No nation has as high a penetration of residential solar as Australia, with one in five homes now powered by the sun. And while the government has slashed incentives, solar energy continues to grow, thanks to a steep drop in the cost of PV panels and the country’s abundant sunshine.
READ MORE

How Technology Is Protecting <br />World’s Richest Marine Reserve

Report

How Technology Is Protecting
World’s Richest Marine Reserve

by christopher pala
After years of fitful starts, the Pacific island nation of Kiribati this month banned all commercial fishing inside its huge marine reserve. New satellite transponder technology is now helping ensure that the ban succeeds in keeping out the big fishing fleets.
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Why Wave Power Has Lagged <br />Far Behind as Energy Source

Analysis

Why Wave Power Has Lagged
Far Behind as Energy Source

by dave levitan
Researchers have long contended that power from ocean waves could make a major contribution as a renewable energy source. But a host of challenges, including the difficulty of designing a device to capture the energy of waves, have stymied efforts to generate electricity from the sea.
READ MORE

People or Parks: The Human<br /> Factor in Protecting Wildlife

Report

People or Parks: The Human
Factor in Protecting Wildlife

by richard conniff
Recent studies in Asia and Australia found that community-managed areas can sometimes do better than traditional parks at preserving habitat and biodiversity. When it comes to conservation, maybe local people are not the problem, but the solution.
READ MORE

In Australia, an Uphill Battle<br />To Rein in the Power of Coal

The Future of Coal: An e360 Report

In Australia, an Uphill Battle
To Rein in the Power of Coal

by samiha shafy
Australia is the world’s second-largest exporter of coal, thanks to huge markets in China, Japan, and other Asian countries. Environmentalists have been struggling to scale back the nation’s coal boom, but the recent election of a conservative prime minister may keep coal on top.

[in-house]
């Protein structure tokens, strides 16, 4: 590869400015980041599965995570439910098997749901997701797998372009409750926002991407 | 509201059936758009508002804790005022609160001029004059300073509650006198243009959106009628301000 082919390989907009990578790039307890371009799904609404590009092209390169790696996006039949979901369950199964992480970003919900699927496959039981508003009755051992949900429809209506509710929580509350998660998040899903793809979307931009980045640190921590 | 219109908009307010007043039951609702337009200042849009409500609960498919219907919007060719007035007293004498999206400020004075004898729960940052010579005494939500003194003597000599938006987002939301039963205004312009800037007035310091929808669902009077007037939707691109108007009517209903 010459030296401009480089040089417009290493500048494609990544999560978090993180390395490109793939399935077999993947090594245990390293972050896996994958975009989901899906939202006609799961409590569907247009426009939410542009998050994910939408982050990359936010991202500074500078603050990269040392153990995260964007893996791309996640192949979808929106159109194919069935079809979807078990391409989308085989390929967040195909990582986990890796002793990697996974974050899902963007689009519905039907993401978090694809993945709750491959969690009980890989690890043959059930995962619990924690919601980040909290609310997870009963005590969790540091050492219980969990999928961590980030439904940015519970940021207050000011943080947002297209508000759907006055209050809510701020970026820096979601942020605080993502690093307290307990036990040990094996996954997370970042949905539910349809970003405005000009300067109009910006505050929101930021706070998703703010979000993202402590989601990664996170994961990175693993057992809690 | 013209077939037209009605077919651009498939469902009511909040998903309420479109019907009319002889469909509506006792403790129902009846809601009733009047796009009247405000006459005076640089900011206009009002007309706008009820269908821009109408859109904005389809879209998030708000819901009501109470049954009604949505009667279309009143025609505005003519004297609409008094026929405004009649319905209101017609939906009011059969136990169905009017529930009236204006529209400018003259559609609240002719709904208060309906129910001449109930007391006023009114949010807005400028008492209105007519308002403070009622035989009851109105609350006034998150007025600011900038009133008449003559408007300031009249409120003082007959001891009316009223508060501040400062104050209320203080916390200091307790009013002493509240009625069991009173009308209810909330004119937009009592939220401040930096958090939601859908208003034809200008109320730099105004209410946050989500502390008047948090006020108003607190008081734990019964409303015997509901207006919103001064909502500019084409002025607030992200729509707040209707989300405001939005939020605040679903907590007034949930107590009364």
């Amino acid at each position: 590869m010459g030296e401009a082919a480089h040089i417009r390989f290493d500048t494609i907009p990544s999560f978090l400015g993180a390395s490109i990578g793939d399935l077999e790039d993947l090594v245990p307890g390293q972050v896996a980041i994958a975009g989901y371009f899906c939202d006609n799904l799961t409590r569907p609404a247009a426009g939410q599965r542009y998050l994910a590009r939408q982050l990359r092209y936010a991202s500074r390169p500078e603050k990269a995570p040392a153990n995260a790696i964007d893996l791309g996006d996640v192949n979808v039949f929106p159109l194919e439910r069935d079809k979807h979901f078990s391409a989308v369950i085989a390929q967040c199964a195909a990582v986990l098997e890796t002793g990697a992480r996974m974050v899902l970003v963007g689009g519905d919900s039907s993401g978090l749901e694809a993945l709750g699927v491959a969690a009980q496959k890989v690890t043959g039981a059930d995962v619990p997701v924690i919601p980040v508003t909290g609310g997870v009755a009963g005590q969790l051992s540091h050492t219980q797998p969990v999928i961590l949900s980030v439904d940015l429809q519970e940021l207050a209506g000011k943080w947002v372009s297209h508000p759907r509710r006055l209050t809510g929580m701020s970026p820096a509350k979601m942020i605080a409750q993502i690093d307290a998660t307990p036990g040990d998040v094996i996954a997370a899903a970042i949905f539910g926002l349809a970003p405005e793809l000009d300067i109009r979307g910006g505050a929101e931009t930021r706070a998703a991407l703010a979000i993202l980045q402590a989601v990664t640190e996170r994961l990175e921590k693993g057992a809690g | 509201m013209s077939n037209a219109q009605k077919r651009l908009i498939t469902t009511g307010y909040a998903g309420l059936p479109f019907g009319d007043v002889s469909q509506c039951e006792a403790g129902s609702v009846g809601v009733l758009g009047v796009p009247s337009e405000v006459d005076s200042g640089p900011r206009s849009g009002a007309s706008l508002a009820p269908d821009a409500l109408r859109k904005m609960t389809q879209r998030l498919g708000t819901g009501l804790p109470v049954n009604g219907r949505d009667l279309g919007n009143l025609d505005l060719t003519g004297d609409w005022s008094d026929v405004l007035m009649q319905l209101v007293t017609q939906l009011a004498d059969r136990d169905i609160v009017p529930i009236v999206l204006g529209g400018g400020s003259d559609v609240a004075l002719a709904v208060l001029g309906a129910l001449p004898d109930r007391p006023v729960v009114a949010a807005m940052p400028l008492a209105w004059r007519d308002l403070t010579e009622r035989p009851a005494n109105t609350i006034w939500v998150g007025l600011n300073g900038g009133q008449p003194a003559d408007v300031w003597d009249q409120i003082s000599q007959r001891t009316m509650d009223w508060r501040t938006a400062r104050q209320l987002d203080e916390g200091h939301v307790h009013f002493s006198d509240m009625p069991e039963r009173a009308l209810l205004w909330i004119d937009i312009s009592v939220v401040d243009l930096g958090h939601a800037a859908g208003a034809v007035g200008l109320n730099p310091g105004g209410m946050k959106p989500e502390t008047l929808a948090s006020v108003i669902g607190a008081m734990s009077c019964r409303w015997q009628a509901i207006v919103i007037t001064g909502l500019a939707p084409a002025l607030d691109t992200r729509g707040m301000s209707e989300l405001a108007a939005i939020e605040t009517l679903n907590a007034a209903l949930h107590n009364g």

READ MORE

Facing Tough Market at Home,<br /> U.S. Coal Giant Pushes Overseas

The Future of Coal: An e360 Report

Facing Tough Market at Home,
U.S. Coal Giant Pushes Overseas

by lisa palmer
With prospects in the U.S. increasingly uncertain, Peabody Energy, the world’s largest private coal company, is expanding its operations abroad. But that strategy could carry significant risks, as coal-consuming powerhouses like China are working to reduce their dependence on the fossil fuel.
READ MORE

Boom in Mining Rare Earths<br /> Poses Mounting Toxic Risks

Report

Boom in Mining Rare Earths
Poses Mounting Toxic Risks

by mike ives
The mining of rare earth metals, used in everything from smart phones to wind turbines, has long been dominated by China. But as mining of these key elements spreads to countries like Malaysia and Brazil, scientists warn of the dangers of the toxic and radioactive waste generated by the mines and processing plants.
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In Fight to Save Coral Reefs,<br /> Finding Strategies that Work

Interview

In Fight to Save Coral Reefs,
Finding Strategies that Work

by kevin dennehy
In four decades as a marine biologist, Nancy Knowlton has played a key role in documenting the biodiversity of coral reefs and the threats they increasingly face. In an interview with Yale Environment 360, she assesses the state of the world’s corals and highlights conservation projects that offer hope of saving these irreplaceable ecosystems.
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In Australia’s New Carbon Tax,<br /> A Host of Missed Opportunities

Opinion

In Australia’s New Carbon Tax,
A Host of Missed Opportunities

by richard denniss
The Australian government will begin imposing a tax on carbon emissions in mid-2012. But large giveaways to industry mean Australia’s scheme doesn’t go nearly far enough in reducing the nation’s CO2 emissions or providing economic stimulus.
READ MORE

The World’s Tropical Forests<br /> Are Already Feeling the Heat

Analysis

The World’s Tropical Forests
Are Already Feeling the Heat

by william laurance
Much attention has been paid to how global warming is affecting the world’s polar regions and glaciers. But a leading authority on tropical forests warns that rising temperatures could have an equally profound impact on rainforests and are already taking a toll on some tropical species.
READ MORE

Is the End in Sight for<br /> The World’s Coral Reefs?

Analysis

Is the End in Sight for
The World’s Coral Reefs?

by j.e.n. veron
It is a difficult idea to fathom. But the science is clear: Unless we change the way we live, the Earth's coral reefs will be utterly destroyed within our children's lifetimes.
READ MORE

Report

Warming Takes Center Stage
as Australian Drought Worsens

by keith schneider
With record-setting heat waves, bush fires and drought, Australians are increasingly convinced they are facing the early impacts of global warming. Their growing concern about climate change has led to a consensus that the nation must now act boldly to stave off the crisis.
READ MORE

Report

Deep Geothermal: The Untapped Renewable Energy Source

by david biello
Until now, geothermal technology has only been used on a small scale to produce power. But with major new projects now underway, deep geothermal systems may soon begin making a significant contribution to the world’s energy needs.